For years, the regulators of the global money supply ignored the advice of their top experts, probably because it would require them to do something unheard of, namely embark on a fundamental change in direction.

    The prevailing model was banal: no inflation, no problem.”

    This is an indictment of Greenspan. Once the public understood inflation during the 1970s, inflation became politically incorrect. Because looting the public has to be done stealthily inflation had to be avoided. The looting, however, could be accomplished by any other means and did; by dismantling laws and regulations and creating opaque financial instruments.

    Greenspan is responsible for letting the crooked bankers run their scams. Paulson’s accomplishment was acquiring immunity from the law (how is that possible?) that in turn conferred immunity on every institution his BAILOUT touched. Therefore, no arrests, no trials, no blame, and now, with a new administration, just more of the same.

  2. Dave Raithel

    Ok, so inflation stays low because the crap that gets measured is made for next to nothing given excess industrial capacity (Brenner and Gower etc.) and excess labor round the world (and the stuff that doesn’t get measured – like oil – doesn’t count); that let’s Greenspan keep interest rates low without prices rising (still no inflation); so that leads to asset inflation – since there’s no place else to put capital but in those assets, since there’s already excess capacity – no real economy profitable opportunities.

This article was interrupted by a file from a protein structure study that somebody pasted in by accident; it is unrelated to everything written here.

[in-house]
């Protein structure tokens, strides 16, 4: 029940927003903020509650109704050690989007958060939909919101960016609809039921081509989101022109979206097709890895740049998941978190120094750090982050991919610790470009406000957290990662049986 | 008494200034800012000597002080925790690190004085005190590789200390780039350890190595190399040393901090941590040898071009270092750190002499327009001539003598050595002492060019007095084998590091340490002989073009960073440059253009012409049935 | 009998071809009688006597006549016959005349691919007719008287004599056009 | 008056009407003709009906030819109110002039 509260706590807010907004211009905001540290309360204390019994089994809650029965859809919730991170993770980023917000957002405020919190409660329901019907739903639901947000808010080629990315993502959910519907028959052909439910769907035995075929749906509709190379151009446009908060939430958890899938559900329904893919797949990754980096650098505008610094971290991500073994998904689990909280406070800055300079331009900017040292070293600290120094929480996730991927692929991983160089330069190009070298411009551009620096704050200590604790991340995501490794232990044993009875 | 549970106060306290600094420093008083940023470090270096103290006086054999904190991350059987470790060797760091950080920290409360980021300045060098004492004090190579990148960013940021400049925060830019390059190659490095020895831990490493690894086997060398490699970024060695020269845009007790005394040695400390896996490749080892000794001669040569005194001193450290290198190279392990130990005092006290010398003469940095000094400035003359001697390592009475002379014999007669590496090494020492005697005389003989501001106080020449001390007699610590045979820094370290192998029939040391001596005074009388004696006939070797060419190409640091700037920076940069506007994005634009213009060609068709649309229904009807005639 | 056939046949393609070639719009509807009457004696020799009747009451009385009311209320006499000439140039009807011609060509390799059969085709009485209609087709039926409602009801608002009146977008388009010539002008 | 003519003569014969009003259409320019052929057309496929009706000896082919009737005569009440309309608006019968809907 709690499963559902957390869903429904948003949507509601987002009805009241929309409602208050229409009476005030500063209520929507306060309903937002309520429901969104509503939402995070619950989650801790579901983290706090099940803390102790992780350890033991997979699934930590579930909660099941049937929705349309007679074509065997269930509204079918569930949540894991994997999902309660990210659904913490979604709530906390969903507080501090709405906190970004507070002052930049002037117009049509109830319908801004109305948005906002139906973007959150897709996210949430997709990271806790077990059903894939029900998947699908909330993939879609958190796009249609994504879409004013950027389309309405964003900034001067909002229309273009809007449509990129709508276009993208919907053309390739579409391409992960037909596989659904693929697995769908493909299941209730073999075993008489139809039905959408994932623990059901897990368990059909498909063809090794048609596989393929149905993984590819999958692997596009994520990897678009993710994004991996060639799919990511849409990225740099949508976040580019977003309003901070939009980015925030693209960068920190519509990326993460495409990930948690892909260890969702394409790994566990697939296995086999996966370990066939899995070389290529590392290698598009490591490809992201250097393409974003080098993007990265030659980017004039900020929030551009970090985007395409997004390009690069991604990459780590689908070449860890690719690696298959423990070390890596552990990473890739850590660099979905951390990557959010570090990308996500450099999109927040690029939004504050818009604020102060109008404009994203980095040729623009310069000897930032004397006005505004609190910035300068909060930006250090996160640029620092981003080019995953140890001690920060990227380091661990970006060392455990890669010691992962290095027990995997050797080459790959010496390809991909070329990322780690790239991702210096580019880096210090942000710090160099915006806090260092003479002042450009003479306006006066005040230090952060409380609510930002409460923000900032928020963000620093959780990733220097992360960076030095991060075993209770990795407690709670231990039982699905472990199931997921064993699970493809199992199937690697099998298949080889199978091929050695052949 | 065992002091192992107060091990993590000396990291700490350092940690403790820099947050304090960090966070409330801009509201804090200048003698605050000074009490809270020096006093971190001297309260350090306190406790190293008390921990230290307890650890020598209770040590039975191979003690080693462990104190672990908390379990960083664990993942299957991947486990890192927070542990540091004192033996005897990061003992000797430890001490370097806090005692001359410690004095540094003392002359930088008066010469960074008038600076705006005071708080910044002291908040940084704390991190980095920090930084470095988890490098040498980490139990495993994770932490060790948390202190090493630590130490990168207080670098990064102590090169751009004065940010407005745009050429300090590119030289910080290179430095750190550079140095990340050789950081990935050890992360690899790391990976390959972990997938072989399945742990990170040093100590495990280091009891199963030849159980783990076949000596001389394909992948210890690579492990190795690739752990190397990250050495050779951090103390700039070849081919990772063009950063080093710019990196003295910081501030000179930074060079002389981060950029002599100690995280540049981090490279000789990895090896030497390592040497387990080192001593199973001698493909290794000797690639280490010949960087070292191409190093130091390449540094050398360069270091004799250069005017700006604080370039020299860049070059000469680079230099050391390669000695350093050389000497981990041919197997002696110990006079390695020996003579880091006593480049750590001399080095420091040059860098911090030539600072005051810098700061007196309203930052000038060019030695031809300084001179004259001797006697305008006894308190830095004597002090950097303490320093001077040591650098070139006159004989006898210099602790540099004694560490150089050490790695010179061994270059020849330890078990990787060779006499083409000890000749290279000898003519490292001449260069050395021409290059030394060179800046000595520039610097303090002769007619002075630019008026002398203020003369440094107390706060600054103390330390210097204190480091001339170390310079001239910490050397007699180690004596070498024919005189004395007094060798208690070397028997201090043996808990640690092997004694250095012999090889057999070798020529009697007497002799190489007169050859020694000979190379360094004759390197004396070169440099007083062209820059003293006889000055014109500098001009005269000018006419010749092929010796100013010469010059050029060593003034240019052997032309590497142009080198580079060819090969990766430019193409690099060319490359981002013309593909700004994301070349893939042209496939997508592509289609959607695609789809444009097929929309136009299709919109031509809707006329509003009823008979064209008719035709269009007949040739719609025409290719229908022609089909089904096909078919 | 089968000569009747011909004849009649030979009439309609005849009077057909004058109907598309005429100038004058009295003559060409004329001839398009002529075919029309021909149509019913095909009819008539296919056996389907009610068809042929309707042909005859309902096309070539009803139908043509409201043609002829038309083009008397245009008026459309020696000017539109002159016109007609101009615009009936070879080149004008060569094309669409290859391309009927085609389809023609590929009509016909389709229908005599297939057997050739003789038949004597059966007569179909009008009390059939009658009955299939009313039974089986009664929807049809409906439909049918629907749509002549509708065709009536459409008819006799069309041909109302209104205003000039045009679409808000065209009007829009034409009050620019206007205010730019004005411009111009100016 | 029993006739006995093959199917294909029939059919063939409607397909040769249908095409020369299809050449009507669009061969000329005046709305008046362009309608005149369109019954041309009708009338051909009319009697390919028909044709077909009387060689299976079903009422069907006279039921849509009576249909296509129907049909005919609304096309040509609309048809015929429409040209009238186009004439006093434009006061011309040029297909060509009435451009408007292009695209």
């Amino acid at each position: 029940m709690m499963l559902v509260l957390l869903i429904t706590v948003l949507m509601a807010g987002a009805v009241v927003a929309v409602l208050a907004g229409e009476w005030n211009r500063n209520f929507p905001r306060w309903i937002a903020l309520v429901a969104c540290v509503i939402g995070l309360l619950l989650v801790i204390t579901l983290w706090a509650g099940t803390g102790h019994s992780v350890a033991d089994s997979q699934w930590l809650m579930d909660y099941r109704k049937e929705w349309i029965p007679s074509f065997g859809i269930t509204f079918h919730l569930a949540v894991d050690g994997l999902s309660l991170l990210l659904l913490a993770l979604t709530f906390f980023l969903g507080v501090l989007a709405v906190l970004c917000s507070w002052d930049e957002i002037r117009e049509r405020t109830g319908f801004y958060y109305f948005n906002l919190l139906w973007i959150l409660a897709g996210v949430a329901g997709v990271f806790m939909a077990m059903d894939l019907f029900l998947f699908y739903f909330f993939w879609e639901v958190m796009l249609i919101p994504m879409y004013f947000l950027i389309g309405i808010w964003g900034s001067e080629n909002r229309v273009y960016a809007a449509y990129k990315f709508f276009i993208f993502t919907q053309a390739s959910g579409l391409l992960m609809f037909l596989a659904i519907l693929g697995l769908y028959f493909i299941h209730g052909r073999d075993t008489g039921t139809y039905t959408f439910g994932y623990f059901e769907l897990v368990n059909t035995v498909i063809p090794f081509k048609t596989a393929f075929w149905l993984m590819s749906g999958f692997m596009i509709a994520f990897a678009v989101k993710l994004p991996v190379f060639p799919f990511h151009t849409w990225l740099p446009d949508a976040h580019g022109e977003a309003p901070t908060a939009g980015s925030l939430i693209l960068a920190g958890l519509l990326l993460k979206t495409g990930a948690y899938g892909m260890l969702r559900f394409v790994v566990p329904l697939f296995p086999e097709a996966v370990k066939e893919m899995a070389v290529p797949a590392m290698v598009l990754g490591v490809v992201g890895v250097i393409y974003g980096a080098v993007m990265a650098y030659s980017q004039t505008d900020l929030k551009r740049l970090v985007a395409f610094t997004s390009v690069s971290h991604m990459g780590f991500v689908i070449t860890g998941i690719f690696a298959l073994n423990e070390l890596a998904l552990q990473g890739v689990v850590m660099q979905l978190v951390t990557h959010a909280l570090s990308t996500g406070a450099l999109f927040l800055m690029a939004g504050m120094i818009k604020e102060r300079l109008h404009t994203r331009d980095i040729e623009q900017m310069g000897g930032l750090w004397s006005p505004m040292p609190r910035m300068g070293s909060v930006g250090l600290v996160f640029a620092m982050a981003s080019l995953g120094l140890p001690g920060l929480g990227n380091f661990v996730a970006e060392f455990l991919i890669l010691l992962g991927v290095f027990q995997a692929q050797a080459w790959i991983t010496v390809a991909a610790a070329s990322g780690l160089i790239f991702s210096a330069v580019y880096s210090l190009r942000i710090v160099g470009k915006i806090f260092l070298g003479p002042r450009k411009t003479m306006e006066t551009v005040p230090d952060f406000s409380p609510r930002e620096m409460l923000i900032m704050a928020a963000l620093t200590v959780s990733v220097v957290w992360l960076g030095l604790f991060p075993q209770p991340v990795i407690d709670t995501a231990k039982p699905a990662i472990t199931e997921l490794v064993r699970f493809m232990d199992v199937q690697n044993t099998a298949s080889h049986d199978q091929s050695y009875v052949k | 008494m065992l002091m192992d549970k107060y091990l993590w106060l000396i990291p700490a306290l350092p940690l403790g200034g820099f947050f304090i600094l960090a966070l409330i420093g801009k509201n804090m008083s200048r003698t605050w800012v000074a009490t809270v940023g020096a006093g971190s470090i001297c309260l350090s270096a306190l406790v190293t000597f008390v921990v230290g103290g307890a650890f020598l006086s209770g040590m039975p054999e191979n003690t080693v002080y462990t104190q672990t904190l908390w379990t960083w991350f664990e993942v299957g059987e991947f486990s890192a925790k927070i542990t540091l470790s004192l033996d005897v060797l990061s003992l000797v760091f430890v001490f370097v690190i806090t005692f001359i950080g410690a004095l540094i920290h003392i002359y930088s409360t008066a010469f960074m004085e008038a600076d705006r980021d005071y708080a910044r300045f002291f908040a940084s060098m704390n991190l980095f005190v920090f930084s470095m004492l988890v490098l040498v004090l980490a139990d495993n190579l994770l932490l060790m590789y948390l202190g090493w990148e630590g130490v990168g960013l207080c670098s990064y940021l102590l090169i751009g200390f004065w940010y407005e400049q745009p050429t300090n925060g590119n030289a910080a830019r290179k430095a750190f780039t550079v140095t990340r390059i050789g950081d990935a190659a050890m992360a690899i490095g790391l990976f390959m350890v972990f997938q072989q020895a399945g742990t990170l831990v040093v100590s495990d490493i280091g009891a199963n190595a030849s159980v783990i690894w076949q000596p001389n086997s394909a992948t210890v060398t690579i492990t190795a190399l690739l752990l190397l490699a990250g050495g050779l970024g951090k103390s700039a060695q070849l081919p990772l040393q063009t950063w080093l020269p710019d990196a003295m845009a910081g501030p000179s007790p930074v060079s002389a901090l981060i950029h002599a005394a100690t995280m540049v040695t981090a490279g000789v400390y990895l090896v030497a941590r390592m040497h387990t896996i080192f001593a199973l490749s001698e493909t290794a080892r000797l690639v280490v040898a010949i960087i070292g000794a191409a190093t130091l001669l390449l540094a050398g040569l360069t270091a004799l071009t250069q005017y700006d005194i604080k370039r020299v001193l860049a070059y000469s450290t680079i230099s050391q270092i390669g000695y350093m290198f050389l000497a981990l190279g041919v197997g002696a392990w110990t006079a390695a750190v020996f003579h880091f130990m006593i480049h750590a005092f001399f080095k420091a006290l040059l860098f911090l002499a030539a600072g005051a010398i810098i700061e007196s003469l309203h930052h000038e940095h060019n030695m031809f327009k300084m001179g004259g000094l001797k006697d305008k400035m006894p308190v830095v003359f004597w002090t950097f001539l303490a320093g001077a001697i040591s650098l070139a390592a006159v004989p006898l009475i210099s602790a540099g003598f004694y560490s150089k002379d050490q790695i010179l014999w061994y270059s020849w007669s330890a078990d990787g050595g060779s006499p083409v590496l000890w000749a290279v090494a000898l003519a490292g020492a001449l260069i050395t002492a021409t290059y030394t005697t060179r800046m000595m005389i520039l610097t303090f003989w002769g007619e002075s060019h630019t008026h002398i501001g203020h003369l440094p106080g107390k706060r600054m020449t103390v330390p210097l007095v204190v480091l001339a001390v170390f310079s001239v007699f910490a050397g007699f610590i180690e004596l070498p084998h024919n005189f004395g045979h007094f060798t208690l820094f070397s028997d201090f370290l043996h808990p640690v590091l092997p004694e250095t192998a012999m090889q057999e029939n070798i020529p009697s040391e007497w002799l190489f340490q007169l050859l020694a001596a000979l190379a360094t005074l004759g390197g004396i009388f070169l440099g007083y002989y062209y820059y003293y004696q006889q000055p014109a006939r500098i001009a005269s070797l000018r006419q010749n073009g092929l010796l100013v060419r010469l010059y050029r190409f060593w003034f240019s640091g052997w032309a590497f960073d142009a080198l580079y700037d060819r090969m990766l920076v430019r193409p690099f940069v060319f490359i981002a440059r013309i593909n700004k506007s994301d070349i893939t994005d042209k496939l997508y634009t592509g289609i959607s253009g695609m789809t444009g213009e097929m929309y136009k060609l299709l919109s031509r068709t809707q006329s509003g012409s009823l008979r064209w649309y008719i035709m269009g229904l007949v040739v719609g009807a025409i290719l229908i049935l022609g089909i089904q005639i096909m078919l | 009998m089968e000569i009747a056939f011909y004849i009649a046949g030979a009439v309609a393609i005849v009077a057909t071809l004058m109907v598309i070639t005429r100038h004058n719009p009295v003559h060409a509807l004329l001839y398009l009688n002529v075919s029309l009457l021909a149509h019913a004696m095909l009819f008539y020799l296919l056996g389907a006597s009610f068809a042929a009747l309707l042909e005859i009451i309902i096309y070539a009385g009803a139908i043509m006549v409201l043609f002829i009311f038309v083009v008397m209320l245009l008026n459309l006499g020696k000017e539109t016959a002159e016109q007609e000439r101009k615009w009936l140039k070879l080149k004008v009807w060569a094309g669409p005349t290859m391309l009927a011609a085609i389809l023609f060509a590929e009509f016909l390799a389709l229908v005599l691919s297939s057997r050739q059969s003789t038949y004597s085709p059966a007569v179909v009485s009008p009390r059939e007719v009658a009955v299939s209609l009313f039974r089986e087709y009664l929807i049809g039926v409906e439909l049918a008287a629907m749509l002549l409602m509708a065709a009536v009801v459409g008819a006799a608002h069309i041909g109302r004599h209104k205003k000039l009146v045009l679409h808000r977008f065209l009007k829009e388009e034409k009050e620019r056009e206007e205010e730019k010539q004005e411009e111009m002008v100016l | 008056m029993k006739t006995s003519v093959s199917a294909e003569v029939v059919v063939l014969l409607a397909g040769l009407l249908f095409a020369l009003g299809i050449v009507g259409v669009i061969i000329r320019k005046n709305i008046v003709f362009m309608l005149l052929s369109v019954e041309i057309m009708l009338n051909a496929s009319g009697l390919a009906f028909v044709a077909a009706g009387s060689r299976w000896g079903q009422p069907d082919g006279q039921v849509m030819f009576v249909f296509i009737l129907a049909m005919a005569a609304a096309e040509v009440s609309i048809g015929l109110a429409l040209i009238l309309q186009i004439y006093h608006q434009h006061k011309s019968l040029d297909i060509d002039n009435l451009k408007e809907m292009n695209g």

But inquiring minds want to know: Does Greenspan not look White in the eye because White has caught Greenspan’s game (the bubble blowing is intentional, it’s the only way to save capitalism with excess capacity and global imbalances); or because Greenspan had no idea of the implications of his policy before White expressed them, but understands White is right, and is ashamed?